The Prairie Provinces

The vast stretch of land between British Columbia and Ontario comprises an area known as the Canadian Prairies, a 2,000 km valley of plains, forests, and farmland. Divided into three provinces — Alberta, Manitoba, and Saskatchewan — the resource-rich region has long served as the country’s breadbasket and a crucial lynchpin in the national economy.

While the Prairies are now home to some of Canada’s biggest cities, rural life remains an important part of the region’s identity. At a time when more and more Canadians live exclusively in downtown apartments and earn a living sitting in front of computers, the Prairies are a place where farming, mining, and oil still generate a livelihood for many, and traditional-minded folk live in small, pioneer-founded communities separated by vast fields and open skies.

Geography of the Prairies

The Prairies begin where the Rocky Mountains end, which is to say, Alberta’s western border with British Columbia. As you move east from the Rockies, the landscape gets very flat very quickly, as B.C.’s tall forests give way to plains, lowlands, and grassy fields. The soil of this region is the best in Canada, and together the three Prairie provinces house nearly 90 per cent of the country’s arable farmland. Vast fields of wheat, barley and other crops remain among the region’s most iconic sights. Flatness is by far the defining adjective of the region, though the Prairies’ lesser-known and mostly underpopulated northern region is far more forested and hilly.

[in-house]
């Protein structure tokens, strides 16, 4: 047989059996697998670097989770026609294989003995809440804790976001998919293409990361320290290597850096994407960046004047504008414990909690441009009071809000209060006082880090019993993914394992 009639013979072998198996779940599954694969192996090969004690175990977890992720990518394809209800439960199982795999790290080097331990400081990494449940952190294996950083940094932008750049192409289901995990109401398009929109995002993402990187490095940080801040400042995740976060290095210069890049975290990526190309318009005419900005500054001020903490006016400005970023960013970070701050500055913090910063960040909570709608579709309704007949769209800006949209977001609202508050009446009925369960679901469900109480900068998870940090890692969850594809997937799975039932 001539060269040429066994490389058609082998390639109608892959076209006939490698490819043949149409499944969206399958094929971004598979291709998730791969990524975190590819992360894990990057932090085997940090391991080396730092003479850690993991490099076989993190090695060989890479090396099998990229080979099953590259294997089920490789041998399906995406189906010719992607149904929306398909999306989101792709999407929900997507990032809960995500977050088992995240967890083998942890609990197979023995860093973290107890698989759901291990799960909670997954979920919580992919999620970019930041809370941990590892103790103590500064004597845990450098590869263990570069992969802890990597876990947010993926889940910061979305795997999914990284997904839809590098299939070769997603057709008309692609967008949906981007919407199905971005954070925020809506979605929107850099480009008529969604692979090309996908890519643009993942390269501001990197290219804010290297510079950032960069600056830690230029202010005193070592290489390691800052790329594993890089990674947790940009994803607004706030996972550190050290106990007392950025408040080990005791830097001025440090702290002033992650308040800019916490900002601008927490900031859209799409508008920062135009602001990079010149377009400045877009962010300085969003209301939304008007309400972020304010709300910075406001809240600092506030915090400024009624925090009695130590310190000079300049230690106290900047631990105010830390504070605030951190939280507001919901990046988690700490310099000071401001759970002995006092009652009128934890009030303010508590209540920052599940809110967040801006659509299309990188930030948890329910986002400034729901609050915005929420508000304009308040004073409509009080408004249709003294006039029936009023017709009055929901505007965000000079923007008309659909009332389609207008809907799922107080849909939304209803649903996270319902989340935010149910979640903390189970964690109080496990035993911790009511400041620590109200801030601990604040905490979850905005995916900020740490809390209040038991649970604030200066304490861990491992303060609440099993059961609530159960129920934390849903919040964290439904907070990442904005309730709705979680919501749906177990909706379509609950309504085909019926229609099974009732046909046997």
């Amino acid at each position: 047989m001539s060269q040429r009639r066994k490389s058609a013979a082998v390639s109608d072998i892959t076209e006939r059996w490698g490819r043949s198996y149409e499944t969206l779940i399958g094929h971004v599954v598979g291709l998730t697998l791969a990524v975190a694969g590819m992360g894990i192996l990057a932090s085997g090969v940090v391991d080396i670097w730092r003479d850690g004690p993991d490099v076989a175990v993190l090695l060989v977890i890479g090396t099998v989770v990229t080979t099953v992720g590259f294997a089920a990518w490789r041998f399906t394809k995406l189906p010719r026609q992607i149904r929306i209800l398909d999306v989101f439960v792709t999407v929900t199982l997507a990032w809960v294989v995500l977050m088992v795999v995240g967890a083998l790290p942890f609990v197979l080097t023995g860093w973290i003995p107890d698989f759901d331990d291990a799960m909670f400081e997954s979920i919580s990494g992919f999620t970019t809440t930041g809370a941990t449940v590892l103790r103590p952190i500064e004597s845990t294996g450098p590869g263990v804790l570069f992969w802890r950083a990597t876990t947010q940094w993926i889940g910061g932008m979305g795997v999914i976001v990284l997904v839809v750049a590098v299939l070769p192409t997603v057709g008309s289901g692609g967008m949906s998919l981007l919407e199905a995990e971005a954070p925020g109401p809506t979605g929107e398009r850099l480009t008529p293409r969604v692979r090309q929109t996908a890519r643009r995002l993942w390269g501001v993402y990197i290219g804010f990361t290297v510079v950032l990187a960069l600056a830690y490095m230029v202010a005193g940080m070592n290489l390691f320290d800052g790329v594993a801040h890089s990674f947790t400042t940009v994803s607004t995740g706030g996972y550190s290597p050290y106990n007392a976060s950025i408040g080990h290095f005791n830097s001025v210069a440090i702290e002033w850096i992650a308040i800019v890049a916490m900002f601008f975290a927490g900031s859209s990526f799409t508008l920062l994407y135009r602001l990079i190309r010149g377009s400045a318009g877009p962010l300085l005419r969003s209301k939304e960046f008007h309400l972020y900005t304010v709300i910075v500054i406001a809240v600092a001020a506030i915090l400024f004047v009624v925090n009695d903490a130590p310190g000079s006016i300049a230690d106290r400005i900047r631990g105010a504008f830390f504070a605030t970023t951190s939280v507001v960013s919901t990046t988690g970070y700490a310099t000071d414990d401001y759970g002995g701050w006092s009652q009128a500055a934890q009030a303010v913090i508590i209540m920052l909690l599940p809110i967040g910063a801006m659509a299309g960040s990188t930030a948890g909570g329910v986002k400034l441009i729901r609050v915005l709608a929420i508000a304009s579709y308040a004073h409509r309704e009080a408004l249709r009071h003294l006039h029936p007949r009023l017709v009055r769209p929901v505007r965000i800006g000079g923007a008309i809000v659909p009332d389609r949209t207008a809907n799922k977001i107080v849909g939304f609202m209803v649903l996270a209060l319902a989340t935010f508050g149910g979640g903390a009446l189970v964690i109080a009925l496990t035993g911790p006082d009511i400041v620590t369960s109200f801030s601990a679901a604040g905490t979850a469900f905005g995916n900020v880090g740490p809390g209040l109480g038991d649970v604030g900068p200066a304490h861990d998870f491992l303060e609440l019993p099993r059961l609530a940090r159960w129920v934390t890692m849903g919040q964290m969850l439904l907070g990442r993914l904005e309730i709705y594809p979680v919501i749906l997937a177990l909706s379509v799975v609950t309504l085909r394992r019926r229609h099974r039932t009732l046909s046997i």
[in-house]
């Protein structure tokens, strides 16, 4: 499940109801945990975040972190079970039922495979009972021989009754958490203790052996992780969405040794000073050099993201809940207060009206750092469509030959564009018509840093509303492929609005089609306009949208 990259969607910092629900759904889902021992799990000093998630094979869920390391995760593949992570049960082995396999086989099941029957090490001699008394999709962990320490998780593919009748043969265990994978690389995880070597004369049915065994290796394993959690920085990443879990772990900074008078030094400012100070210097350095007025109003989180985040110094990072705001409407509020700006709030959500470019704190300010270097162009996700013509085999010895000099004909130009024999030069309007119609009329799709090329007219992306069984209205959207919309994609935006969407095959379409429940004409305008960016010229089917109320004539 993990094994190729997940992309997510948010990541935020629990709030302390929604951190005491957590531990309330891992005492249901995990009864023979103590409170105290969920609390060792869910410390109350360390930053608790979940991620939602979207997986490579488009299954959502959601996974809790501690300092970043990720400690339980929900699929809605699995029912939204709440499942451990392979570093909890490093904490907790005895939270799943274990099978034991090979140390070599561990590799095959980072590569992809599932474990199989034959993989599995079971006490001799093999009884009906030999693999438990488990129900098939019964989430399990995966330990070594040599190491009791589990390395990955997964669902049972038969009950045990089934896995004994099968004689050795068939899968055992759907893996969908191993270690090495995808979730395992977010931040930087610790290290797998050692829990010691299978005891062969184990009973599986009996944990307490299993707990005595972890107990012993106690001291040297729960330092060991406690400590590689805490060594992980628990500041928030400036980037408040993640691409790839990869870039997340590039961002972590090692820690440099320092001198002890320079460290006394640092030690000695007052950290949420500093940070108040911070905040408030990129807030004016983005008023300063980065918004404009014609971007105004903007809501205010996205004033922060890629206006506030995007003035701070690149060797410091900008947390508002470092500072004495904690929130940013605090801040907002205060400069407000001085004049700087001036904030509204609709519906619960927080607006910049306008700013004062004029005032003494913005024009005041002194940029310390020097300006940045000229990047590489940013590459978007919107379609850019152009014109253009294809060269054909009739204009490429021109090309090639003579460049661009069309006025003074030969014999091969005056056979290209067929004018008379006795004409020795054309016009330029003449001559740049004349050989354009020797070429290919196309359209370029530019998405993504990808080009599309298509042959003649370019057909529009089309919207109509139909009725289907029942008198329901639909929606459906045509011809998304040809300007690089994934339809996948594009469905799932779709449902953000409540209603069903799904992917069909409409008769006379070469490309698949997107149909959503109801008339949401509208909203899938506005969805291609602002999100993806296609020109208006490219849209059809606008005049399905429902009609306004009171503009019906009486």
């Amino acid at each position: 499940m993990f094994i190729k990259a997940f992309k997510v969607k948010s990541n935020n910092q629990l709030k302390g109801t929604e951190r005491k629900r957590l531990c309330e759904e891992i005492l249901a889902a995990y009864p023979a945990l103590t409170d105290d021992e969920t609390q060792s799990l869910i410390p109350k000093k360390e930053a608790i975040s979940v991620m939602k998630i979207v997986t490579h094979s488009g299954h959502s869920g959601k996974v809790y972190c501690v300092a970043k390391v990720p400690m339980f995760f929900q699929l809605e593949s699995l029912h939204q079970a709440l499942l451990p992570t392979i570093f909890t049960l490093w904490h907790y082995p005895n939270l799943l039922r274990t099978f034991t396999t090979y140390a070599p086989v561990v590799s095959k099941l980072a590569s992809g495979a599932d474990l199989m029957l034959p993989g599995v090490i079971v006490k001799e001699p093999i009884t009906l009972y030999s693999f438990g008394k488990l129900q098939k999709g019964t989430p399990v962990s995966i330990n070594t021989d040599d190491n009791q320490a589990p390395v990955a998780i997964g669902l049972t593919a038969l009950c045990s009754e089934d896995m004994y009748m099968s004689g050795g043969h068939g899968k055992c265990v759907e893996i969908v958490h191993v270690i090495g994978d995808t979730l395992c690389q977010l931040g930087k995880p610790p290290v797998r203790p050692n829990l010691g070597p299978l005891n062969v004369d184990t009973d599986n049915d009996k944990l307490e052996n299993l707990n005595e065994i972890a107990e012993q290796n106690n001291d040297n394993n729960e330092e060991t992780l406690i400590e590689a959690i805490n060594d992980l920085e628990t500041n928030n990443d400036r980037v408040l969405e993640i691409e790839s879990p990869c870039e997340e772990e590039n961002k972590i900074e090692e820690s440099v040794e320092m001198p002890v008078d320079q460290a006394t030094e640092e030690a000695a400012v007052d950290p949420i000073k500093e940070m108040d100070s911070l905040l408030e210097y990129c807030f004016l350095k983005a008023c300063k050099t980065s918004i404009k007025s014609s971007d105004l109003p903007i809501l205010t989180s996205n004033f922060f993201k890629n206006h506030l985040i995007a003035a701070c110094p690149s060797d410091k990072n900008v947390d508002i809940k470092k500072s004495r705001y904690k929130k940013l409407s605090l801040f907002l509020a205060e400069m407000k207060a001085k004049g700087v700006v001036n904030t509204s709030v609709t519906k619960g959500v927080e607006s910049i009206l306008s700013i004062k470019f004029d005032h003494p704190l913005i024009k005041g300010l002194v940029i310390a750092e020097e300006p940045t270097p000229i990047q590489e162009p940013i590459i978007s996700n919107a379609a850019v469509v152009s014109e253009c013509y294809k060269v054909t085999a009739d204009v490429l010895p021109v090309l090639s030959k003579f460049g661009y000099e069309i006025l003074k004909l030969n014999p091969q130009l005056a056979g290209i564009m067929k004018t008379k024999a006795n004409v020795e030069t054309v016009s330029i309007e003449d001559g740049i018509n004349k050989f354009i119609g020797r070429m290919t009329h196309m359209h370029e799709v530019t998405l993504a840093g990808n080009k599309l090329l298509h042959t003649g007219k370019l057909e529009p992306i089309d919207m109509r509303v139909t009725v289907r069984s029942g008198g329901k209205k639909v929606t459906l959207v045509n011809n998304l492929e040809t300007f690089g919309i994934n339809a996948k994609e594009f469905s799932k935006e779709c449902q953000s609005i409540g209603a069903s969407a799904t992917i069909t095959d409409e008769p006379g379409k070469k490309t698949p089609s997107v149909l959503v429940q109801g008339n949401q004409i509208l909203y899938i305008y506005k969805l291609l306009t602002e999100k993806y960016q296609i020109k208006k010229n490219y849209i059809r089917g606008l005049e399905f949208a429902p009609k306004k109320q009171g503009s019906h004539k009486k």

Weather-wise, the prairies alternate between warm, dry, sunny days and cold nights, which get particularly fierce in the winter. Warm Chinook winds and thunderstorms have helped contribute to the romantic idea of the Prairies as a land with sharp, moody seasons.